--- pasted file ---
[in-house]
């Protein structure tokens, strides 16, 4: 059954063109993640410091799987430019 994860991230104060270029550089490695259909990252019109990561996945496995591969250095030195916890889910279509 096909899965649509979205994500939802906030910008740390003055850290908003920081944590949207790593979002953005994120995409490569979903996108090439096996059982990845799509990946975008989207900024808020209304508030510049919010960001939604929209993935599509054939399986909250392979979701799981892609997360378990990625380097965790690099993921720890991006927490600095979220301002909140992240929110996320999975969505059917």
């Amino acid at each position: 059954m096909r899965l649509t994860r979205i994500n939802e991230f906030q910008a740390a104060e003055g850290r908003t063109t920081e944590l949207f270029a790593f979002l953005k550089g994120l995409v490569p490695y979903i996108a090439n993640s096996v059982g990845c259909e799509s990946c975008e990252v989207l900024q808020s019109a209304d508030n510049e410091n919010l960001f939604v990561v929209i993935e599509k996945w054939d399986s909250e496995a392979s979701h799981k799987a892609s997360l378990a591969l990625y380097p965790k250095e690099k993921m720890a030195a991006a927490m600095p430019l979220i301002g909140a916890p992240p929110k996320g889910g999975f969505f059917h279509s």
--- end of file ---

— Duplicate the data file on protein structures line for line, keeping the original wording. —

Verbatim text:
[in-house]
């Protein structure tokens, strides 16, 4: 059954063109993640410091799987430019 994860991230104060270029550089490695259909990252019109990561996945496995591969250095030195916890889910279509 096909899965649509979205994500939802906030910008740390003055850290908003920081944590949207790593979002953005994120995409490569979903996108090439096996059982990845799509990946975008989207900024808020209304508030510049919010960001939604929209993935599509054939399986909250392979979701799981892609997360378990990625380097965790690099993921720890991006927490600095979220301002909140992240929110996320999975969505059917």
């Amino acid at each position: 059954m096909r899965l649509t994860r979205i994500n939802e991230f906030q910008a740390a104060e003055g850290r908003t063109t920081e944590l949207f270029a790593f979002l953005k550089g994120l995409v490569p490695y979903i996108a090439n993640s096996v059982g990845c259909e799509s990946c975008e990252v989207l900024q808020s019109a209304d508030n510049e410091n919010l960001f939604v990561v929209i993935e599509k996945w054939d399986s909250e496995a392979s979701h799981k799987a892609s997360l378990a591969l990625y380097p965790k250095e690099k993921m720890a030195a991006a927490m600095p430019l979220i301002g909140a916890p992240p929110k996320g889910g999975f969505f059917h279509s």